Saturday, May 03, 2008

This Tastes Weird

I started cooking for others when I was six or seven years old. I made a hamburger for my best friend Jared. It was a Play-Doh hamburger. I stuffed it with little rocks and I presented it to Jared, jammed in a Stroehman's bun.

"Go ahead," I said.

"This looks weird," he said.

Honestly, Jared was my enemy. I hoped he might die. At the very least, I hoped he might stop spending so much time with my real best friend, Chris. Jared actually tried the burger. He was a troubled kid, clueless and adventurous.

"This tastes weird," he said, chewing little rocks.

My early forays into cooking were always like this: I'd throw some shit together and see what happened. After The Jared Incident (as it came to be known in my house) I started experimenting with real, edible food, the type of food one swallows and digests. Still, my evil, youthful urge was to fuck around with people, so my early creations were always disgusting.

I enjoyed combining things (soda, mustard, bananas, for example) and blending them into a smoothie. I used a lot of ketchup, a lot of eggs (raw ones), and I'd make my little sister try everything. My sister, god bless her soul, developed a cute little eating disorder.

I never tried my own recipes. I learned my lesson early on, after a failed attempt to replace milk with Diet Coke in a traditional recipe. The recipe was Honey Nut Cheerios and milk. The Diet Coke gave it a tinny, disgusting medicinal taste.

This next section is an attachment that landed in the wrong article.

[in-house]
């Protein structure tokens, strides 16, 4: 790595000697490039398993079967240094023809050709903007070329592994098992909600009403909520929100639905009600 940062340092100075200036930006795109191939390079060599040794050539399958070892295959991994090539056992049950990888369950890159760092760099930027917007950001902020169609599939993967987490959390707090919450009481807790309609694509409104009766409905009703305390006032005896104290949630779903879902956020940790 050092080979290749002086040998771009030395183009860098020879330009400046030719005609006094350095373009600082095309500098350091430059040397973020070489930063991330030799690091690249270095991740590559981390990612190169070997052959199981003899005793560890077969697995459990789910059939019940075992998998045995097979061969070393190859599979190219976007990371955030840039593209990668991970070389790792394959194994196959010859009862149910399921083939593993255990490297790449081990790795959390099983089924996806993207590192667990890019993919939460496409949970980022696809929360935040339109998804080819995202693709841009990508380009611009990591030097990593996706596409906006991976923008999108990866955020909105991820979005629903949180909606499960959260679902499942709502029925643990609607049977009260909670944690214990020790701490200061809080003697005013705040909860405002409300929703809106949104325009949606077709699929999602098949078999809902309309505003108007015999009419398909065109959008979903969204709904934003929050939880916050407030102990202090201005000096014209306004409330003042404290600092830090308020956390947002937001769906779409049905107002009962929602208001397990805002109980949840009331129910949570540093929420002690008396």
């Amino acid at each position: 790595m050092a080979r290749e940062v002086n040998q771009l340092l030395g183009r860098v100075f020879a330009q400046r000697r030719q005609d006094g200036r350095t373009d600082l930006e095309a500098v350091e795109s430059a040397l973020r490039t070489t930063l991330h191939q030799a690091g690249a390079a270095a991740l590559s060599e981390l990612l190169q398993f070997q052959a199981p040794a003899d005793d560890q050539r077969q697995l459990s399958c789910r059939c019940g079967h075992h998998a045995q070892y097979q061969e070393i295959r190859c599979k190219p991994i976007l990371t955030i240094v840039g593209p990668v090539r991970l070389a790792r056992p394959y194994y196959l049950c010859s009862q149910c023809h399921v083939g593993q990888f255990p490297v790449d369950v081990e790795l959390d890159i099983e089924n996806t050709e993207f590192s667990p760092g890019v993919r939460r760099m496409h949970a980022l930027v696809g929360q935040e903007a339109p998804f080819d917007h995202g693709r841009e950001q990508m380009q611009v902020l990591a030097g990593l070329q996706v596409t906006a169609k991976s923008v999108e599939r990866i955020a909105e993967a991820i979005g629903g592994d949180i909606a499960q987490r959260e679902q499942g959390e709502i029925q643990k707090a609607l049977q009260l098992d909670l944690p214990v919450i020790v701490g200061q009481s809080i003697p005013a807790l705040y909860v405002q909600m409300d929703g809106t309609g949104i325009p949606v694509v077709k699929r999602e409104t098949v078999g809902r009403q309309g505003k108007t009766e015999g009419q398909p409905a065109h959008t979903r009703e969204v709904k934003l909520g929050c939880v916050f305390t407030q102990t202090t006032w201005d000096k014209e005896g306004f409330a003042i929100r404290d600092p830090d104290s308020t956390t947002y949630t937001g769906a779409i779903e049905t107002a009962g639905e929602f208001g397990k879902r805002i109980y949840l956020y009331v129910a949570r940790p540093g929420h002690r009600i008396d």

Then something happened. One summer day I was hanging around, plucking honeysuckle flowers. I pinched the bottom, pulled out the stamen, and sucked the little drop of nectar, so exquisite and sweet. After about fifty flowers, I was struck with a profound inspiration: Why not make honeysuckle juice? I actually tried. I pulled out the stamen and deposited the nectar into a little Dixie cup. After two, three hours I had maybe one half teaspoon of nectar. I went inside, mixed the nectar with some water in a little shot glass and presented the drink it to my sister.

"I'm telling!" she said, which was what she always said.

Somehow, though, I convinced her to try it. She gulped it, actually.

"This tastes good?" she said.

I found this immensely satisfying, far more satisfying than, "This tastes weird." Sure it took me three hours to make the goddamn recipe. Sure my sister's gulp seemed brief and insignificant--but man, I'd made something good! That was new. That was surprising.